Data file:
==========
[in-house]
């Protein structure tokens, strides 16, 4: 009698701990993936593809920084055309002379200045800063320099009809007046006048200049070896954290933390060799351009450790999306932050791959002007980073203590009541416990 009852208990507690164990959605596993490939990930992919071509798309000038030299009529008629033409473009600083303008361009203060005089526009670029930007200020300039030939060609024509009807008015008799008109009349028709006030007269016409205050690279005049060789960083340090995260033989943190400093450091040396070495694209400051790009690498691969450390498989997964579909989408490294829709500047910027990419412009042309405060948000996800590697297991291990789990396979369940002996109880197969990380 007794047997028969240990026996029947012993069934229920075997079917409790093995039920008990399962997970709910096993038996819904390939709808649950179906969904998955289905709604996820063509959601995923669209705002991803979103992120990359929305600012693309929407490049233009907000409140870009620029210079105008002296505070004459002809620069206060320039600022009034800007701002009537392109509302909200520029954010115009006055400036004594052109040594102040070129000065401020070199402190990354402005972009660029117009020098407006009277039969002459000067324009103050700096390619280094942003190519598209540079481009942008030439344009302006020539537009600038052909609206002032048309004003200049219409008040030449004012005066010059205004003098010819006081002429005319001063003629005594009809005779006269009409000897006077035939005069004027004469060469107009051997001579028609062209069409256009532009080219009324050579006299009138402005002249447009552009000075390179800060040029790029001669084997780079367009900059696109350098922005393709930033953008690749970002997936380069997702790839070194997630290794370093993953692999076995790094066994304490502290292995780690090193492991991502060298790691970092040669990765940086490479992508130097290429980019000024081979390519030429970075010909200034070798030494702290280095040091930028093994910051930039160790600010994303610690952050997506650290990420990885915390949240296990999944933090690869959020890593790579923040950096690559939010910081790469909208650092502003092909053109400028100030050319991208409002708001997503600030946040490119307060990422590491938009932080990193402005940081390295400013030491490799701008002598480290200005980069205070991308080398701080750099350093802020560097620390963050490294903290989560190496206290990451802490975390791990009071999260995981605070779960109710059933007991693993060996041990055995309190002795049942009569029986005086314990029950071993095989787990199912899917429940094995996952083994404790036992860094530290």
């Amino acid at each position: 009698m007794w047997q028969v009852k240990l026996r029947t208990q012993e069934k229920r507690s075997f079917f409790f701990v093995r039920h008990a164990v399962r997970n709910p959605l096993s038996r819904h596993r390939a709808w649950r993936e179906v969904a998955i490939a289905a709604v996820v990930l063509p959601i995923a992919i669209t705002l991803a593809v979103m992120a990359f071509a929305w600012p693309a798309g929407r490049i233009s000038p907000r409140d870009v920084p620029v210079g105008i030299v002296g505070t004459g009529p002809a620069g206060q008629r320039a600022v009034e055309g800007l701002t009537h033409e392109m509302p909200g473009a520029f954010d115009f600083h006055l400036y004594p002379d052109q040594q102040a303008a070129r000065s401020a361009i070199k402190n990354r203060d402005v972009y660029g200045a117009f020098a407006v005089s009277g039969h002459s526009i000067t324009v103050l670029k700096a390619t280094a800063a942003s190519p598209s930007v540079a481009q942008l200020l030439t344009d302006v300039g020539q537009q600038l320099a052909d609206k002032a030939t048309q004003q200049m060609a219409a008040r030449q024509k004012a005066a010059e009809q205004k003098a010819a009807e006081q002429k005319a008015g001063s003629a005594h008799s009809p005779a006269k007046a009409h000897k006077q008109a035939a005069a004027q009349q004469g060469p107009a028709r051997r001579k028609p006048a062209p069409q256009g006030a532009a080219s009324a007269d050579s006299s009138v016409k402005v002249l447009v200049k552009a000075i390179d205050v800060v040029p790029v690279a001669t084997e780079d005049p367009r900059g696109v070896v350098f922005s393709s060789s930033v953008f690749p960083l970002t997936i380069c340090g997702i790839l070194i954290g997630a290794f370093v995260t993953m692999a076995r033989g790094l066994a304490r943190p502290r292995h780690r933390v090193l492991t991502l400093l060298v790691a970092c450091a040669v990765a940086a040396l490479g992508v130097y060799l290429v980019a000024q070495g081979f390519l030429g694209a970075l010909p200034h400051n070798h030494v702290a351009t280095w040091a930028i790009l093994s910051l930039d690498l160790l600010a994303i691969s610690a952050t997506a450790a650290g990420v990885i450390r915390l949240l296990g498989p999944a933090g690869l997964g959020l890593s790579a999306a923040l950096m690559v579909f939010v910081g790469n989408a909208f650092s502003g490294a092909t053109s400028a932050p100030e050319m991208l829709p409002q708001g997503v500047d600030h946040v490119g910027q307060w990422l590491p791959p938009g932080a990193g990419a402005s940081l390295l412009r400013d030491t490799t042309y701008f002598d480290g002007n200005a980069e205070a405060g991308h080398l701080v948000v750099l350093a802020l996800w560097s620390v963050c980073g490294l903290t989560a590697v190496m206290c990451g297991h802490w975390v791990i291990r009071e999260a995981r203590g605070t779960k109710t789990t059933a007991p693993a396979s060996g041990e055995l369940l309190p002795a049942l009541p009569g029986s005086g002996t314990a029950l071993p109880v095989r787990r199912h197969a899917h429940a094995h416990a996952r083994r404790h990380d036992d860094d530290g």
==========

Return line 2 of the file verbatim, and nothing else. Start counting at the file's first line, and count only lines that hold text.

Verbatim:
């Protein structure tokens, strides 16, 4: 009698701990993936593809920084055309002379200045800063320099009809007046006048200049070896954290933390060799351009450790999306932050791959002007980073203590009541416990 009852208990507690164990959605596993490939990930992919071509798309000038030299009529008629033409473009600083303008361009203060005089526009670029930007200020300039030939060609024509009807008015008799008109009349028709006030007269016409205050690279005049060789960083340090995260033989943190400093450091040396070495694209400051790009690498691969450390498989997964579909989408490294829709500047910027990419412009042309405060948000996800590697297991291990789990396979369940002996109880197969990380 007794047997028969240990026996029947012993069934229920075997079917409790093995039920008990399962997970709910096993038996819904390939709808649950179906969904998955289905709604996820063509959601995923669209705002991803979103992120990359929305600012693309929407490049233009907000409140870009620029210079105008002296505070004459002809620069206060320039600022009034800007701002009537392109509302909200520029954010115009006055400036004594052109040594102040070129000065401020070199402190990354402005972009660029117009020098407006009277039969002459000067324009103050700096390619280094942003190519598209540079481009942008030439344009302006020539537009600038052909609206002032048309004003200049219409008040030449004012005066010059205004003098010819006081002429005319001063003629005594009809005779006269009409000897006077035939005069004027004469060469107009051997001579028609062209069409256009532009080219009324050579006299009138402005002249447009552009000075390179800060040029790029001669084997780079367009900059696109350098922005393709930033953008690749970002997936380069997702790839070194997630290794370093993953692999076995790094066994304490502290292995780690090193492991991502060298790691970092040669990765940086490479992508130097290429980019000024081979390519030429970075010909200034070798030494702290280095040091930028093994910051930039160790600010994303610690952050997506650290990420990885915390949240296990999944933090690869959020890593790579923040950096690559939010910081790469909208650092502003092909053109400028100030050319991208409002708001997503600030946040490119307060990422590491938009932080990193402005940081390295400013030491490799701008002598480290200005980069205070991308080398701080750099350093802020560097620390963050490294903290989560190496206290990451802490975390791990009071999260995981605070779960109710059933007991693993060996041990055995309190002795049942009569029986005086314990029950071993095989787990199912899917429940094995996952083994404790036992860094530290």